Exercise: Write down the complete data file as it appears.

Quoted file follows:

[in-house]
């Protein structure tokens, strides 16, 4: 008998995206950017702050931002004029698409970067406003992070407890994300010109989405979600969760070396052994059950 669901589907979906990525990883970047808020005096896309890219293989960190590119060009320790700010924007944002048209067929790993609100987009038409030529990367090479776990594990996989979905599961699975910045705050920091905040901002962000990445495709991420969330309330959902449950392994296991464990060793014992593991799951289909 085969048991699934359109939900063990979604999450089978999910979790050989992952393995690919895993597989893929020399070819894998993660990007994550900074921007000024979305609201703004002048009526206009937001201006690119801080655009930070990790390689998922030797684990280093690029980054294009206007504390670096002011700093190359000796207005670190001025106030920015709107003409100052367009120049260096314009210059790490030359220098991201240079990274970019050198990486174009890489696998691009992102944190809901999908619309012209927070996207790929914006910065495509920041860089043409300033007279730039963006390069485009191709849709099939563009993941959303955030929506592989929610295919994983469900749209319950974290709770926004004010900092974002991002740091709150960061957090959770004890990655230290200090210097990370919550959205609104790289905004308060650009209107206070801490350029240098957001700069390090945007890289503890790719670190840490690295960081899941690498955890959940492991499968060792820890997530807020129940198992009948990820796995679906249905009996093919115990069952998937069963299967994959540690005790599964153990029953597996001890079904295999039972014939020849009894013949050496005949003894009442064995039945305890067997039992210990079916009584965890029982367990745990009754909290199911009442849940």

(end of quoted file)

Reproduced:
[in-house]
């Protein structure tokens, strides 16, 4: 008998995206950017702050931002004029698409970067406003992070407890994300010109989405979600969760070396052994059950 669901589907979906990525990883970047808020005096896309890219293989960190590119060009320790700010924007944002048209067929790993609100987009038409030529990367090479776990594990996989979905599961699975910045705050920091905040901002962000990445495709991420969330309330959902449950392994296991464990060793014992593991799951289909 085969048991699934359109939900063990979604999450089978999910979790050989992952393995690919895993597989893929020399070819894998993660990007994550900074921007000024979305609201703004002048009526206009937001201006690119801080655009930070990790390689998922030797684990280093690029980054294009206007504390670096002011700093190359000796207005670190001025106030920015709107003409100052367009120049260096314009210059790490030359220098991201240079990274970019050198990486174009890489696998691009992102944190809901999908619309012209927070996207790929914006910065495509920041860089043409300033007279730039963006390069485009191709849709099939563009993941959303955030929506592989929610295919994983469900749209319950974290709770926004004010900092974002991002740091709150960061957090959770004890990655230290200090210097990370919550959205609104790289905004308060650009209107206070801490350029240098957001700069390090945007890289503890790719670190840490690295960081899941690498955890959940492991499968060792820890997530807020129940198992009948990820796995679906249905009996093919115990069952998937069963299967994959540690005790599964153990029953597996001890079904295999039972014939020849009894013949050496005949003894009442064995039945305890067997039992210990079916009584965890029982367990745990009754909290199911009442849940």